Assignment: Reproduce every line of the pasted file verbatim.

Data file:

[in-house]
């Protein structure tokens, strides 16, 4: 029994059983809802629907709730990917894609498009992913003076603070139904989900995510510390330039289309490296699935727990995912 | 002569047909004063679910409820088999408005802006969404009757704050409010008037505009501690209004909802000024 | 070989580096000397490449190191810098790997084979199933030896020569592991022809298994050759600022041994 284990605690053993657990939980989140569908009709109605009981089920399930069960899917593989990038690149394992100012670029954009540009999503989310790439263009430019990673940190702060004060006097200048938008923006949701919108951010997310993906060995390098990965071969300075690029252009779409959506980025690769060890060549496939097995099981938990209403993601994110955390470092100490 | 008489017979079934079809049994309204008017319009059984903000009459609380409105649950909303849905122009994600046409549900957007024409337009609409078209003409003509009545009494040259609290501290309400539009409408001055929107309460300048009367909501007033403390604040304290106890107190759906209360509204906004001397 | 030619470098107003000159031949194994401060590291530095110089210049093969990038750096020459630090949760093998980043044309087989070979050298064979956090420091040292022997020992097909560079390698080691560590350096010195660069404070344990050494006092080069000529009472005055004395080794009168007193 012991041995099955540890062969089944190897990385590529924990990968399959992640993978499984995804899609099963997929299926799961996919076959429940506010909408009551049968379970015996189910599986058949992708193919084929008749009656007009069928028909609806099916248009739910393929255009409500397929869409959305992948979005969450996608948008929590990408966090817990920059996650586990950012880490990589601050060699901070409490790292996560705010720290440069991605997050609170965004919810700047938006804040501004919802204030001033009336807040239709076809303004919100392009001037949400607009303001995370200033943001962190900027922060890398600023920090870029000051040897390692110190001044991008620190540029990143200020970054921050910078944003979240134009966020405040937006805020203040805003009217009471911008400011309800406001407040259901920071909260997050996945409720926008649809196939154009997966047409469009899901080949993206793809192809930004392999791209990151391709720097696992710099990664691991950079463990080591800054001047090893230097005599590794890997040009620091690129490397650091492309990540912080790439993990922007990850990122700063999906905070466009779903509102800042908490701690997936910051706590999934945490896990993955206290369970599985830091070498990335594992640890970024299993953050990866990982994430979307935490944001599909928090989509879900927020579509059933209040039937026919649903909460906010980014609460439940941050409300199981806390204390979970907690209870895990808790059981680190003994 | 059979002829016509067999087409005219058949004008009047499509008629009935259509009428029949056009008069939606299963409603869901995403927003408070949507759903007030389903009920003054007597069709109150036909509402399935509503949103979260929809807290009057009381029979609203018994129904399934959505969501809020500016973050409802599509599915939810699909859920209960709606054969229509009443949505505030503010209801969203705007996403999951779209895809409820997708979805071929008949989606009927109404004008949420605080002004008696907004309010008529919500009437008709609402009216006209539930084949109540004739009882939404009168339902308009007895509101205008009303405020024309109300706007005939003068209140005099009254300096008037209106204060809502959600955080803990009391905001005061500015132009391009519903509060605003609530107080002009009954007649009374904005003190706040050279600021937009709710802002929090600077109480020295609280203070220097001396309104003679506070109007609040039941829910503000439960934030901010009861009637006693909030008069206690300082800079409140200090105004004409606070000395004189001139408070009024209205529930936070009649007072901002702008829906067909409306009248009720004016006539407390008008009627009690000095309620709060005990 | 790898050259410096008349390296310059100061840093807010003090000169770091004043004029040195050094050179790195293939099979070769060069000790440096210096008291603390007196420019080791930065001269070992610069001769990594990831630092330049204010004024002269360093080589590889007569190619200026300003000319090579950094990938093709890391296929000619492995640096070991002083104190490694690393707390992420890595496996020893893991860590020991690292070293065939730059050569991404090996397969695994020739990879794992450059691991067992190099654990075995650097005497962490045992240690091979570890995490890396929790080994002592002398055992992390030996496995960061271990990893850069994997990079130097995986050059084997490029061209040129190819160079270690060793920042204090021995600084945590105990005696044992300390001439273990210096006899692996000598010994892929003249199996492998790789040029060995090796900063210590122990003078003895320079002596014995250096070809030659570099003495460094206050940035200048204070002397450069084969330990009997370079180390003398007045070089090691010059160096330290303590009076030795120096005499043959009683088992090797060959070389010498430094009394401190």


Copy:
[in-house]
């Protein structure tokens, strides 16, 4: 029994059983809802629907709730990917894609498009992913003076603070139904989900995510510390330039289309490296699935727990995912 | 002569047909004063679910409820088999408005802006969404009757704050409010008037505009501690209004909802000024 | 070989580096000397490449190191810098790997084979199933030896020569592991022809298994050759600022041994 284990605690053993657990939980989140569908009709109605009981089920399930069960899917593989990038690149394992100012670029954009540009999503989310790439263009430019990673940190702060004060006097200048938008923006949701919108951010997310993906060995390098990965071969300075690029252009779409959506980025690769060890060549496939097995099981938990209403993601994110955390470092100490 | 008489017979079934079809049994309204008017319009059984903000009459609380409105649950909303849905122009994600046409549900957007024409337009609409078209003409003509009545009494040259609290501290309400539009409408001055929107309460300048009367909501007033403390604040304290106890107190759906209360509204906004001397 | 030619470098107003000159031949194994401060590291530095110089210049093969990038750096020459630090949760093998980043044309087989070979050298064979956090420091040292022997020992097909560079390698080691560590350096010195660069404070344990050494006092080069000529009472005055004395080794009168007193 012991041995099955540890062969089944190897990385590529924990990968399959992640993978499984995804899609099963997929299926799961996919076959429940506010909408009551049968379970015996189910599986058949992708193919084929008749009656007009069928028909609806099916248009739910393929255009409500397929869409959305992948979005969450996608948008929590990408966090817990920059996650586990950012880490990589601050060699901070409490790292996560705010720290440069991605997050609170965004919810700047938006804040501004919802204030001033009336807040239709076809303004919100392009001037949400607009303001995370200033943001962190900027922060890398600023920090870029000051040897390692110190001044991008620190540029990143200020970054921050910078944003979240134009966020405040937006805020203040805003009217009471911008400011309800406001407040259901920071909260997050996945409720926008649809196939154009997966047409469009899901080949993206793809192809930004392999791209990151391709720097696992710099990664691991950079463990080591800054001047090893230097005599590794890997040009620091690129490397650091492309990540912080790439993990922007990850990122700063999906905070466009779903509102800042908490701690997936910051706590999934945490896990993955206290369970599985830091070498990335594992640890970024299993953050990866990982994430979307935490944001599909928090989509879900927020579509059933209040039937026919649903909460906010980014609460439940941050409300199981806390204390979970907690209870895990808790059981680190003994 | 059979002829016509067999087409005219058949004008009047499509008629009935259509009428029949056009008069939606299963409603869901995403927003408070949507759903007030389903009920003054007597069709109150036909509402399935509503949103979260929809807290009057009381029979609203018994129904399934959505969501809020500016973050409802599509599915939810699909859920209960709606054969229509009443949505505030503010209801969203705007996403999951779209895809409820997708979805071929008949989606009927109404004008949420605080002004008696907004309010008529919500009437008709609402009216006209539930084949109540004739009882939404009168339902308009007895509101205008009303405020024309109300706007005939003068209140005099009254300096008037209106204060809502959600955080803990009391905001005061500015132009391009519903509060605003609530107080002009009954007649009374904005003190706040050279600021937009709710802002929090600077109480020295609280203070220097001396309104003679506070109007609040039941829910503000439960934030901010009861009637006693909030008069206690300082800079409140200090105004004409606070000395004189001139408070009024209205529930936070009649007072901002702008829906067909409306009248009720004016006539407390008008009627009690000095309620709060005990 | 790898050259410096008349390296310059100061840093807010003090000169770091004043004029040195050094050179790195293939099979070769060069000790440096210096008291603390007196420019080791930065001269070992610069001769990594990831630092330049204010004024002269360093080589590889007569190619200026300003000319090579950094990938093709890391296929000619492995640096070991002083104190490694690393707390992420890595496996020893893991860590020991690292070293065939730059050569991404090996397969695994020739990879794992450059691991067992190099654990075995650097005497962490045992240690091979570890995490890396929790080994002592002398055992992390030996496995960061271990990893850069994997990079130097995986050059084997490029061209040129190819160079270690060793920042204090021995600084945590105990005696044992300390001439273990210096006899692996000598010994892929003249199996492998790789040029060995090796900063210590122990003078003895320079002596014995250096070809030659570099003495460094206050940035200048204070002397450069084969330990009997370079180390003398007045070089090691010059160096330290303590009076030795120096005499043959009683088992090797060959070389010498430094009394401190």